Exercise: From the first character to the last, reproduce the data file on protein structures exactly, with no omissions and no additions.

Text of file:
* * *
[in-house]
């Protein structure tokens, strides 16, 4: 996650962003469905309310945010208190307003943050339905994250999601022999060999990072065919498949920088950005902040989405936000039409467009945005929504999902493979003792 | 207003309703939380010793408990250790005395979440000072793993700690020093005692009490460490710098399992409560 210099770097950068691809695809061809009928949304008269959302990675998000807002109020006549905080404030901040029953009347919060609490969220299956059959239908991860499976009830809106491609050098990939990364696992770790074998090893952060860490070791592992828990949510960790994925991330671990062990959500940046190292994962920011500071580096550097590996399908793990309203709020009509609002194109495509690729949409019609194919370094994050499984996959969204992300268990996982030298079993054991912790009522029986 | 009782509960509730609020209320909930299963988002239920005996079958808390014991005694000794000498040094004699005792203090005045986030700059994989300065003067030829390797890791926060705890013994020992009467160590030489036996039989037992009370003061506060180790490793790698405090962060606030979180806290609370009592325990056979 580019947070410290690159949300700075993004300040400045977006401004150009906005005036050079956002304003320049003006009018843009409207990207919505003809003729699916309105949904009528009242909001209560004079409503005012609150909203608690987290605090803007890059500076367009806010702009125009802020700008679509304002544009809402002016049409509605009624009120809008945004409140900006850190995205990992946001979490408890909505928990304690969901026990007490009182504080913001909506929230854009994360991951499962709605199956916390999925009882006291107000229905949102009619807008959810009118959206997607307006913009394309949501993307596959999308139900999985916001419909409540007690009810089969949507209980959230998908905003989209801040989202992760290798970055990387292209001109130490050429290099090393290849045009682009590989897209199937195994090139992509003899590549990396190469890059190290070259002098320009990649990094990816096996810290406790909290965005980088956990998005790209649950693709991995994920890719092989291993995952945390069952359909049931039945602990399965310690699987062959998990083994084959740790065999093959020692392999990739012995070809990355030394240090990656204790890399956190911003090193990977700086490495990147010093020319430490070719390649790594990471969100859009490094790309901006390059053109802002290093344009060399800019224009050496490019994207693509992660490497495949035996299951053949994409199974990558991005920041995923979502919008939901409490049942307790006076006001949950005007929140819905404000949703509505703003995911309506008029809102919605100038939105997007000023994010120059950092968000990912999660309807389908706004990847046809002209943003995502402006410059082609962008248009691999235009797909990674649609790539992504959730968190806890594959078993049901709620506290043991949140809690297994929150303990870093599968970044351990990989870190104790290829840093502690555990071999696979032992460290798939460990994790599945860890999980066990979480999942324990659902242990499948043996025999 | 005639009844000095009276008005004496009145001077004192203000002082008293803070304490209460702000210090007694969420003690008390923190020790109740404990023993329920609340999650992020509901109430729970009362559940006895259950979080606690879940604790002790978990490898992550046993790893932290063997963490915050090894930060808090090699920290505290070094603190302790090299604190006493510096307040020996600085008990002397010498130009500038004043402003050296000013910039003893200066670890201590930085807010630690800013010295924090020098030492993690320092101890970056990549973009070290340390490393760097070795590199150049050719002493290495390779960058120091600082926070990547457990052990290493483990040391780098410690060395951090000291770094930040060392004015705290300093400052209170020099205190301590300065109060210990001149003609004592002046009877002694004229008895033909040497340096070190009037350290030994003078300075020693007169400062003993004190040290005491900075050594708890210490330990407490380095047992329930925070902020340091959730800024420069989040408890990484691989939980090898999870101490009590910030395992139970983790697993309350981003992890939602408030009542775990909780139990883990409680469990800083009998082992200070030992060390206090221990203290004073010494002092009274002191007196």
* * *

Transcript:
[in-house]
């Protein structure tokens, strides 16, 4: 996650962003469905309310945010208190307003943050339905994250999601022999060999990072065919498949920088950005902040989405936000039409467009945005929504999902493979003792 | 207003309703939380010793408990250790005395979440000072793993700690020093005692009490460490710098399992409560 210099770097950068691809695809061809009928949304008269959302990675998000807002109020006549905080404030901040029953009347919060609490969220299956059959239908991860499976009830809106491609050098990939990364696992770790074998090893952060860490070791592992828990949510960790994925991330671990062990959500940046190292994962920011500071580096550097590996399908793990309203709020009509609002194109495509690729949409019609194919370094994050499984996959969204992300268990996982030298079993054991912790009522029986 | 009782509960509730609020209320909930299963988002239920005996079958808390014991005694000794000498040094004699005792203090005045986030700059994989300065003067030829390797890791926060705890013994020992009467160590030489036996039989037992009370003061506060180790490793790698405090962060606030979180806290609370009592325990056979 580019947070410290690159949300700075993004300040400045977006401004150009906005005036050079956002304003320049003006009018843009409207990207919505003809003729699916309105949904009528009242909001209560004079409503005012609150909203608690987290605090803007890059500076367009806010702009125009802020700008679509304002544009809402002016049409509605009624009120809008945004409140900006850190995205990992946001979490408890909505928990304690969901026990007490009182504080913001909506929230854009994360991951499962709605199956916390999925009882006291107000229905949102009619807008959810009118959206997607307006913009394309949501993307596959999308139900999985916001419909409540007690009810089969949507209980959230998908905003989209801040989202992760290798970055990387292209001109130490050429290099090393290849045009682009590989897209199937195994090139992509003899590549990396190469890059190290070259002098320009990649990094990816096996810290406790909290965005980088956990998005790209649950693709991995994920890719092989291993995952945390069952359909049931039945602990399965310690699987062959998990083994084959740790065999093959020692392999990739012995070809990355030394240090990656204790890399956190911003090193990977700086490495990147010093020319430490070719390649790594990471969100859009490094790309901006390059053109802002290093344009060399800019224009050496490019994207693509992660490497495949035996299951053949994409199974990558991005920041995923979502919008939901409490049942307790006076006001949950005007929140819905404000949703509505703003995911309506008029809102919605100038939105997007000023994010120059950092968000990912999660309807389908706004990847046809002209943003995502402006410059082609962008248009691999235009797909990674649609790539992504959730968190806890594959078993049901709620506290043991949140809690297994929150303990870093599968970044351990990989870190104790290829840093502690555990071999696979032992460290798939460990994790599945860890999980066990979480999942324990659902242990499948043996025999 | 005639009844000095009276008005004496009145001077004192203000002082008293803070304490209460702000210090007694969420003690008390923190020790109740404990023993329920609340999650992020509901109430729970009362559940006895259950979080606690879940604790002790978990490898992550046993790893932290063997963490915050090894930060808090090699920290505290070094603190302790090299604190006493510096307040020996600085008990002397010498130009500038004043402003050296000013910039003893200066670890201590930085807010630690800013010295924090020098030492993690320092101890970056990549973009070290340390490393760097070795590199150049050719002493290495390779960058120091600082926070990547457990052990290493483990040391780098410690060395951090000291770094930040060392004015705290300093400052209170020099205190301590300065109060210990001149003609004592002046009877002694004229008895033909040497340096070190009037350290030994003078300075020693007169400062003993004190040290005491900075050594708890210490330990407490380095047992329930925070902020340091959730800024420069989040408890990484691989939980090898999870101490009590910030395992139970983790697993309350981003992890939602408030009542775990909780139990883990409680469990800083009998082992200070030992060390206090221990203290004073010494002092009274002191007196």